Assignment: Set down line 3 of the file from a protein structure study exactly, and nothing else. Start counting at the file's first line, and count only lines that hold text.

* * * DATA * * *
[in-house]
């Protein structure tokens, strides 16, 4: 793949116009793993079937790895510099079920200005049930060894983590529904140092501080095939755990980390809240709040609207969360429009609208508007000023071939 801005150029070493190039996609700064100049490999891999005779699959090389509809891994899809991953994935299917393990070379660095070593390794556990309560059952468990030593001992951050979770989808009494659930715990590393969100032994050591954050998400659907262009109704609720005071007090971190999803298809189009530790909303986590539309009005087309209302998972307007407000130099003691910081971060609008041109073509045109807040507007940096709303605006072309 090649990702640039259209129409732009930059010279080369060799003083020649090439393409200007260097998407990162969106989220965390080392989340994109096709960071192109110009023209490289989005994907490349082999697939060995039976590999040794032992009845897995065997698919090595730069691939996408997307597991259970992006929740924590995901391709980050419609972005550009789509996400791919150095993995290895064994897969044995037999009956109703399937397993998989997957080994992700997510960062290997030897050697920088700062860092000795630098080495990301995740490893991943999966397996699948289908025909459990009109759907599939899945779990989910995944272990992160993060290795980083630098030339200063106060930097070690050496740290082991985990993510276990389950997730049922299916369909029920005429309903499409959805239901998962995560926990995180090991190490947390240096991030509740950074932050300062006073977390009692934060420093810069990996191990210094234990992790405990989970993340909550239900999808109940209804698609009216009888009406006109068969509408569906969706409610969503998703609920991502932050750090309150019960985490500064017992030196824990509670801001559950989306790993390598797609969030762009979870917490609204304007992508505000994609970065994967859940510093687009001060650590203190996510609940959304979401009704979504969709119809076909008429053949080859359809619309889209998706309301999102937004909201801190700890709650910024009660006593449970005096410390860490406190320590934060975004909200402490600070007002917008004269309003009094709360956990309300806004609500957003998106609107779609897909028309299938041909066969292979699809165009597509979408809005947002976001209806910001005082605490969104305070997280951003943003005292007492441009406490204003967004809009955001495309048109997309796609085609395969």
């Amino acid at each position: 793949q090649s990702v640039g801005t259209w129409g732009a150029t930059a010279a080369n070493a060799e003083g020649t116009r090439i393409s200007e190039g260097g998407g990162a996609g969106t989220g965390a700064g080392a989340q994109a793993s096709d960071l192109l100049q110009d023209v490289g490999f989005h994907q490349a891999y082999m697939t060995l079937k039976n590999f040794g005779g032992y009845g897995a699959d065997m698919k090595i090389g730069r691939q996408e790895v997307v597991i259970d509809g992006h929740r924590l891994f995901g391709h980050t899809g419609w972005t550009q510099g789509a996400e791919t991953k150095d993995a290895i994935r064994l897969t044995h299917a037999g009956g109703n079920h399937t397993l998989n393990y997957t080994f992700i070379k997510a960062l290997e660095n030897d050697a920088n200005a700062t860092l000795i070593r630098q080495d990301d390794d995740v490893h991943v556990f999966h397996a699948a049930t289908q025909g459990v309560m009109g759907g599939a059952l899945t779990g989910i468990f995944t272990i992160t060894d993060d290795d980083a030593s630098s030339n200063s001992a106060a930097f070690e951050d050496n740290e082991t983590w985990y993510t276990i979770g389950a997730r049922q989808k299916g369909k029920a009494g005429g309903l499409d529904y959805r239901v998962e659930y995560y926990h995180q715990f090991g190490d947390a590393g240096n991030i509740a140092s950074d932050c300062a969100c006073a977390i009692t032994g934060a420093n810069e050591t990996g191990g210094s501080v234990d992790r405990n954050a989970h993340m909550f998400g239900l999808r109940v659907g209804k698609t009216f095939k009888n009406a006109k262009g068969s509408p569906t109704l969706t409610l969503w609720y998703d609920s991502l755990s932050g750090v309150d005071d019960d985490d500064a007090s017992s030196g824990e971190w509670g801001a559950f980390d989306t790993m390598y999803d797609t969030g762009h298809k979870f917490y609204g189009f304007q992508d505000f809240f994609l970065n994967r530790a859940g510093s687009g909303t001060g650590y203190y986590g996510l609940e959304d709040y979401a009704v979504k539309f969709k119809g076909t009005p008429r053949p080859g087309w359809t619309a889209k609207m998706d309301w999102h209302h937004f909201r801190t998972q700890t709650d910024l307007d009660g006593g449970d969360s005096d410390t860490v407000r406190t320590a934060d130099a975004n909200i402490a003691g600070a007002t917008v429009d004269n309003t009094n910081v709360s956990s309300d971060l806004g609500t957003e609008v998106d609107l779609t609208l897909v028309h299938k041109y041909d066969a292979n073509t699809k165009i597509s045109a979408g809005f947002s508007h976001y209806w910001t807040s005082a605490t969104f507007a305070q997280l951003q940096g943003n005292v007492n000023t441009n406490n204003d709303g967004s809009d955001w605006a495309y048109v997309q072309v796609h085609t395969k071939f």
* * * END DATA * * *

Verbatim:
């Amino acid at each position: 793949q090649s990702v640039g801005t259209w129409g732009a150029t930059a010279a080369n070493a060799e003083g020649t116009r090439i393409s200007e190039g260097g998407g990162a996609g969106t989220g965390a700064g080392a989340q994109a793993s096709d960071l192109l100049q110009d023209v490289g490999f989005h994907q490349a891999y082999m697939t060995l079937k039976n590999f040794g005779g032992y009845g897995a699959d065997m698919k090595i090389g730069r691939q996408e790895v997307v597991i259970d509809g992006h929740r924590l891994f995901g391709h980050t899809g419609w972005t550009q510099g789509a996400e791919t991953k150095d993995a290895i994935r064994l897969t044995h299917a037999g009956g109703n079920h399937t397993l998989n393990y997957t080994f992700i070379k997510a960062l290997e660095n030897d050697a920088n200005a700062t860092l000795i070593r630098q080495d990301d390794d995740v490893h991943v556990f999966h397996a699948a049930t289908q025909g459990v309560m009109g759907g599939a059952l899945t779990g989910i468990f995944t272990i992160t060894d993060d290795d980083a030593s630098s030339n200063s001992a106060a930097f070690e951050d050496n740290e082991t983590w985990y993510t276990i979770g389950a997730r049922q989808k299916g369909k029920a009494g005429g309903l499409d529904y959805r239901v998962e659930y995560y926990h995180q715990f090991g190490d947390a590393g240096n991030i509740a140092s950074d932050c300062a969100c006073a977390i009692t032994g934060a420093n810069e050591t990996g191990g210094s501080v234990d992790r405990n954050a989970h993340m909550f998400g239900l999808r109940v659907g209804k698609t009216f095939k009888n009406a006109k262009g068969s509408p569906t109704l969706t409610l969503w609720y998703d609920s991502l755990s932050g750090v309150d005071d019960d985490d500064a007090s017992s030196g824990e971190w509670g801001a559950f980390d989306t790993m390598y999803d797609t969030g762009h298809k979870f917490y609204g189009f304007q992508d505000f809240f994609l970065n994967r530790a859940g510093s687009g909303t001060g650590y203190y986590g996510l609940e959304d709040y979401a009704v979504k539309f969709k119809g076909t009005p008429r053949p080859g087309w359809t619309a889209k609207m998706d309301w999102h209302h937004f909201r801190t998972q700890t709650d910024l307007d009660g006593g449970d969360s005096d410390t860490v407000r406190t320590a934060d130099a975004n909200i402490a003691g600070a007002t917008v429009d004269n309003t009094n910081v709360s956990s309300d971060l806004g609500t957003e609008v998106d609107l779609t609208l897909v028309h299938k041109y041909d066969a292979n073509t699809k165009i597509s045109a979408g809005f947002s508007h976001y209806w910001t807040s005082a605490t969104f507007a305070q997280l951003q940096g943003n005292v007492n000023t441009n406490n204003d709303g967004s809009d955001w605006a495309y048109v997309q072309v796609h085609t395969k071939f």